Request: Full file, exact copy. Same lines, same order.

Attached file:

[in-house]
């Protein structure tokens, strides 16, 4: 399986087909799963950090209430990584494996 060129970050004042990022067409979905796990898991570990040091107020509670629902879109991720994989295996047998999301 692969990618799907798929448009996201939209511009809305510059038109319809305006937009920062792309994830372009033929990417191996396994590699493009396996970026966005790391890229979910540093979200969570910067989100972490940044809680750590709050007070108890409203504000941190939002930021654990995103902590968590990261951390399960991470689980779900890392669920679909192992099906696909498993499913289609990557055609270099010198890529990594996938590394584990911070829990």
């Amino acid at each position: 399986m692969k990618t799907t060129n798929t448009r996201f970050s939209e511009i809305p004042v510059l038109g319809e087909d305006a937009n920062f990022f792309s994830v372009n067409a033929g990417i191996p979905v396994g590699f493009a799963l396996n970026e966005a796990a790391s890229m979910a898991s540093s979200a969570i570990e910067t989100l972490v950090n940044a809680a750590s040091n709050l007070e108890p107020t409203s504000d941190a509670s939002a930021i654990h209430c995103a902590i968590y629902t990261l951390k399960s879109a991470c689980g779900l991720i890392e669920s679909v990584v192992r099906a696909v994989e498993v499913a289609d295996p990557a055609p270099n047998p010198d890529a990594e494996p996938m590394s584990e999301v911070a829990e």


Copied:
[in-house]
């Protein structure tokens, strides 16, 4: 399986087909799963950090209430990584494996 060129970050004042990022067409979905796990898991570990040091107020509670629902879109991720994989295996047998999301 692969990618799907798929448009996201939209511009809305510059038109319809305006937009920062792309994830372009033929990417191996396994590699493009396996970026966005790391890229979910540093979200969570910067989100972490940044809680750590709050007070108890409203504000941190939002930021654990995103902590968590990261951390399960991470689980779900890392669920679909192992099906696909498993499913289609990557055609270099010198890529990594996938590394584990911070829990």
């Amino acid at each position: 399986m692969k990618t799907t060129n798929t448009r996201f970050s939209e511009i809305p004042v510059l038109g319809e087909d305006a937009n920062f990022f792309s994830v372009n067409a033929g990417i191996p979905v396994g590699f493009a799963l396996n970026e966005a796990a790391s890229m979910a898991s540093s979200a969570i570990e910067t989100l972490v950090n940044a809680a750590s040091n709050l007070e108890p107020t409203s504000d941190a509670s939002a930021i654990h209430c995103a902590i968590y629902t990261l951390k399960s879109a991470c689980g779900l991720i890392e669920s679909v990584v192992r099906a696909v994989e498993v499913a289609d295996p990557a055609p270099n047998p010198d890529a990594e494996p996938m590394s584990e999301v911070a829990e």